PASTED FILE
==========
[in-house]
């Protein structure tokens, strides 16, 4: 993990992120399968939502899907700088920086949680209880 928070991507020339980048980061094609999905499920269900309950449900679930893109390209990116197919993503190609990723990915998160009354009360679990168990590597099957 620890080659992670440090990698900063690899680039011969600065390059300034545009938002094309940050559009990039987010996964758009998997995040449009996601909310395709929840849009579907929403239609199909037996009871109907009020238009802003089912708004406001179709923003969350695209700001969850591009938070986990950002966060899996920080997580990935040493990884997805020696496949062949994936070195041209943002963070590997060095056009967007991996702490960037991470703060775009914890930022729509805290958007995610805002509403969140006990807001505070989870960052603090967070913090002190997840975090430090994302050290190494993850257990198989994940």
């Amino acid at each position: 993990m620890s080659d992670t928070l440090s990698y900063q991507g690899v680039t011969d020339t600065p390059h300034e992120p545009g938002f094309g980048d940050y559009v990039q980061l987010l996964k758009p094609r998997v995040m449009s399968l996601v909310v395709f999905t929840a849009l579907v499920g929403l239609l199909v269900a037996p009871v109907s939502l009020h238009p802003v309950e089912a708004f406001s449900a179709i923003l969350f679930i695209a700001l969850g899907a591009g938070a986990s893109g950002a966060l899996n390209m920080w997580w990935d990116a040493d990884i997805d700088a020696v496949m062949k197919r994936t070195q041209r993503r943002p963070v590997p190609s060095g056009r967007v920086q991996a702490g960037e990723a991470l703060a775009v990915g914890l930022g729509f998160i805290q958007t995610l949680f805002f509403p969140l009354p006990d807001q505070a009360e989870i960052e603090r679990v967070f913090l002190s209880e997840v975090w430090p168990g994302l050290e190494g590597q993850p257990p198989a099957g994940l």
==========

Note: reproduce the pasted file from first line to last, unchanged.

[in-house]
């Protein structure tokens, strides 16, 4: 993990992120399968939502899907700088920086949680209880 928070991507020339980048980061094609999905499920269900309950449900679930893109390209990116197919993503190609990723990915998160009354009360679990168990590597099957 620890080659992670440090990698900063690899680039011969600065390059300034545009938002094309940050559009990039987010996964758009998997995040449009996601909310395709929840849009579907929403239609199909037996009871109907009020238009802003089912708004406001179709923003969350695209700001969850591009938070986990950002966060899996920080997580990935040493990884997805020696496949062949994936070195041209943002963070590997060095056009967007991996702490960037991470703060775009914890930022729509805290958007995610805002509403969140006990807001505070989870960052603090967070913090002190997840975090430090994302050290190494993850257990198989994940």
């Amino acid at each position: 993990m620890s080659d992670t928070l440090s990698y900063q991507g690899v680039t011969d020339t600065p390059h300034e992120p545009g938002f094309g980048d940050y559009v990039q980061l987010l996964k758009p094609r998997v995040m449009s399968l996601v909310v395709f999905t929840a849009l579907v499920g929403l239609l199909v269900a037996p009871v109907s939502l009020h238009p802003v309950e089912a708004f406001s449900a179709i923003l969350f679930i695209a700001l969850g899907a591009g938070a986990s893109g950002a966060l899996n390209m920080w997580w990935d990116a040493d990884i997805d700088a020696v496949m062949k197919r994936t070195q041209r993503r943002p963070v590997p190609s060095g056009r967007v920086q991996a702490g960037e990723a991470l703060a775009v990915g914890l930022g729509f998160i805290q958007t995610l949680f805002f509403p969140l009354p006990d807001q505070a009360e989870i960052e603090r679990v967070f913090l002190s209880e997840v975090w430090p168990g994302l050290e190494g590597q993850p257990p198989a099957g994940l």